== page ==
Tag Archives: Robert Frost

New Directive: glosa, glose, gloss

Back out of all this now too much for us,
Back in a time made simple by the loss
Of detail, burned, dissolved, and broken off
Like graveyard marble sculpture in the weather – Robert Frost

Back out? How far? To what remove?
What will that further distance prove –
that some great reset of the clock
will change the past, and thereby block

the entropy and slow decay
that brought us to the present day,
where we bewail our world’s demise?
How could that fate be a surprise?

The detail wasn’t burnt or lost
without our knowledge; we helped toss
those leaves onto the burning pile,
convincing ourselves all the while

that an ideal of greater good
was possible, if we just could
change everyone else without first
changing ourselves. That bubble burst,

and now we cry alack and woe.
We knew then how this thing would go:
that words like fate and destiny
sound empty, but our vanity

insists we cannot be to blame,
and seeks an Other we can name
as the great cause of the dismay
we see as the threat of the day.

Those better days of halcyon,
in truth, ’tis better that they’re gone;
Just ask the disenfranchised then
how golden was that age of men,

how green their grass, how free their reign,
in that time we think free from pain?
If you would enshrine some day gone
as when the world was good, dream on!

Back out? ’Tis but a wistful dream!
Instead: become, instead of seem,
a human soul that wants to grow
beyond the boundaries you know.

24 MAR 2017

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There is a wall around a thing

There is a wall around a thing that does not know to love
that keeps it safe, in some sad way, and far from the great harm
experience brings with it when it visits and leaves broken pots and pans,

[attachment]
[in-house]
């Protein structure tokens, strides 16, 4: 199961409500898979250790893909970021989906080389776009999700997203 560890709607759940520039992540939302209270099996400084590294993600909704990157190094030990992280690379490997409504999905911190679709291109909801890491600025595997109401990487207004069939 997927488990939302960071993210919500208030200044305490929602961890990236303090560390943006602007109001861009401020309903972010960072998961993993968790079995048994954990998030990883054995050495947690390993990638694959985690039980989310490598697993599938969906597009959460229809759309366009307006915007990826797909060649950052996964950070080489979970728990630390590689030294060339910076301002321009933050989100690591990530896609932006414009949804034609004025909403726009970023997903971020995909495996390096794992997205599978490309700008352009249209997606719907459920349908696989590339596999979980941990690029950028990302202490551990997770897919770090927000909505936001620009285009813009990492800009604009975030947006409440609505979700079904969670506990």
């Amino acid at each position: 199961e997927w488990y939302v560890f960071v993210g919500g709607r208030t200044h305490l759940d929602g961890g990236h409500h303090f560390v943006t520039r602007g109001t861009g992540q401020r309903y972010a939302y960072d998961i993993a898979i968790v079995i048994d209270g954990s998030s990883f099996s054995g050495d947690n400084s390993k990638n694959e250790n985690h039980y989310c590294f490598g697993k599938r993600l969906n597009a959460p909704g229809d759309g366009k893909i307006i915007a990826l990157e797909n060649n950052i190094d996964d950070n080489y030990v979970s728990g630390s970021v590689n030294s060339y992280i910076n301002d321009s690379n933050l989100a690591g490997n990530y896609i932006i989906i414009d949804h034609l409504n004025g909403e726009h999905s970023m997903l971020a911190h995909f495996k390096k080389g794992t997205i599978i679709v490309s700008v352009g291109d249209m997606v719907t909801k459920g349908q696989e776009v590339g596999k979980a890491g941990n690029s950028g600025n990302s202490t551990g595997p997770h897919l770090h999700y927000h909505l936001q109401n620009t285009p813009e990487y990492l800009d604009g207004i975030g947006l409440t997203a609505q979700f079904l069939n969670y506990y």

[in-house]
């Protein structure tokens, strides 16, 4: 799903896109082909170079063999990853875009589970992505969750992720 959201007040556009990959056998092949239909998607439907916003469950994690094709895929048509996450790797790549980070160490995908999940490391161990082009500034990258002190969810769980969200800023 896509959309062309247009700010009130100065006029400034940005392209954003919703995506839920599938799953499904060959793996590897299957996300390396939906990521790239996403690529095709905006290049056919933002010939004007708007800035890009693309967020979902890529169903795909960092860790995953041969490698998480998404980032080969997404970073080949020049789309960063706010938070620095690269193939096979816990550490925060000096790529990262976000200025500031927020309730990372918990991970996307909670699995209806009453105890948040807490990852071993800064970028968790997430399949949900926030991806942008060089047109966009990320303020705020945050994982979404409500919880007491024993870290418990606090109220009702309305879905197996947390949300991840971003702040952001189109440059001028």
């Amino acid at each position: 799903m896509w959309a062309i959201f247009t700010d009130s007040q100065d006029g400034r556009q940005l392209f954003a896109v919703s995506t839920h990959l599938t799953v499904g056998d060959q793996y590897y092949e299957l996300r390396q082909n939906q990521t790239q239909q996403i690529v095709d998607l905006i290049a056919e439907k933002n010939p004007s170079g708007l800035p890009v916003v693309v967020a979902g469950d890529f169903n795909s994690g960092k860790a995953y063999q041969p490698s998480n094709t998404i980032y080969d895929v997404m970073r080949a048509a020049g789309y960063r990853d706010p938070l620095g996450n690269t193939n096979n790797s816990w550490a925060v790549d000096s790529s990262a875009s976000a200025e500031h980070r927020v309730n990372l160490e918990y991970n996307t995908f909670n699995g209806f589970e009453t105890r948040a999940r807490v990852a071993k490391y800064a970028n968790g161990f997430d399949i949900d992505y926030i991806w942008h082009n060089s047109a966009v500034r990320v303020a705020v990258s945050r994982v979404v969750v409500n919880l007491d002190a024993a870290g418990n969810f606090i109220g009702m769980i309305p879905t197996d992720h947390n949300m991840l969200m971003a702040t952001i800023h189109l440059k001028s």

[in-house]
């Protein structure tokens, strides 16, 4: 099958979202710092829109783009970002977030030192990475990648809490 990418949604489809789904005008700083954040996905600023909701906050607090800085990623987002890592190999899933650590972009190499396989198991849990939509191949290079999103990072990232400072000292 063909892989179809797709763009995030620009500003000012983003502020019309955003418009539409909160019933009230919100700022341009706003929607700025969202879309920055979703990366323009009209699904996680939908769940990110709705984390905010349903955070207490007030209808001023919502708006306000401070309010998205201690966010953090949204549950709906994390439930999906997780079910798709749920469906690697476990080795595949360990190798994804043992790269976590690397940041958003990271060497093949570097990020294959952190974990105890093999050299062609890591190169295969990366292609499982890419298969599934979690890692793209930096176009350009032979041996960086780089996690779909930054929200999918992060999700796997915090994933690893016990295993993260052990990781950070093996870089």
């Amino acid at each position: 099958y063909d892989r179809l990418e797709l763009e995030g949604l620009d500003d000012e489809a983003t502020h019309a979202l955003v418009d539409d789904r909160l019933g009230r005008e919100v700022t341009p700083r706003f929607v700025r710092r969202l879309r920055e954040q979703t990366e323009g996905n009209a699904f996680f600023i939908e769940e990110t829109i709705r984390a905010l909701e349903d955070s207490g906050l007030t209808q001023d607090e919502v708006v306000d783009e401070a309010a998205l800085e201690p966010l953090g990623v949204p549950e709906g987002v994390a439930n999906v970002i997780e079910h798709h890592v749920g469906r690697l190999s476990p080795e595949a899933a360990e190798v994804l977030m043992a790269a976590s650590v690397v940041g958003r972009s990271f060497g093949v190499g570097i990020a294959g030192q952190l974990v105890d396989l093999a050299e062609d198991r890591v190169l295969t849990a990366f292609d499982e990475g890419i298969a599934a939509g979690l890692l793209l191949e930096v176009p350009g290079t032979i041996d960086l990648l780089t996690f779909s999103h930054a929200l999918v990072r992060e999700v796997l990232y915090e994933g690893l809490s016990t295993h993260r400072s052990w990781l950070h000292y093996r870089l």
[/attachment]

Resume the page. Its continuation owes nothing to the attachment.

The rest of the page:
dead flowers for your freezer, dirty clothes and empty hands.

It can be climbed, for sure, if one is fit enough to try;
although its worn-smooth edges don’t leave much for finger grips,
and can, more times than not, result in sore and aching arms
that try to hold on tightly, but must let go before long.

“Keeps out the riff-raff,” some might say, and smile self-satisfied;
the kind of folks that think that love’s in limited supply.
If all the work we seem to do to keep a bad thing out
were spent in more productive ways, we might just learn to fly.

There is a wall around a thing that does not know to love;
a wailing wall, where suitors spent untold long afternoons,
their faces wet with salt and sweat, their eyes turned red and tired.
Then all too soon, their season’s done, and just the wall remains.

There is a wall around a thing that does not know to love
that like a rusting prison cell, keeps in as well as out;
a mausoleum for the soul that dies where it was born,
and leaves no friend to bid farewell, no single voice to mourn.

29 MAY 2009

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A Different Path

Sometimes, I wonder: if I’d walked a different path,
the one, like Frost’s, well-traveled and defined,
perhaps more suited to my demograph
but nonetheless a road that I declined,
and put my energy into some goal,
a measure pleasing to the status quo,
if I pretended to have more control
of what I’ve had, and lost, or just let go,

would I have turned out more or less the same
at least as superficial means could sense
or would I be caught up in the grand game,
believing it the sole experience?
What might have been that person’s might-have-beens,
those dreams unknown to he who is me now?
Would those who live as I do seem obscene,
mere blots that for some reason gods allow?

And when I paused to think of hows and whys
in quiet moments between each new dance
would I conceive a world cut down to size
to fit my purpose providence or chance?
I ponder, sometimes, on the path I walk,
and wonder, of the two worlds, which is worse:
to see the pebble dwarfed next to the rock,
or know the rock, lost in the universe.

The knowing that I chose the darker way,
through brambles that some might have cleared to pass,
has brought me right to where I am today;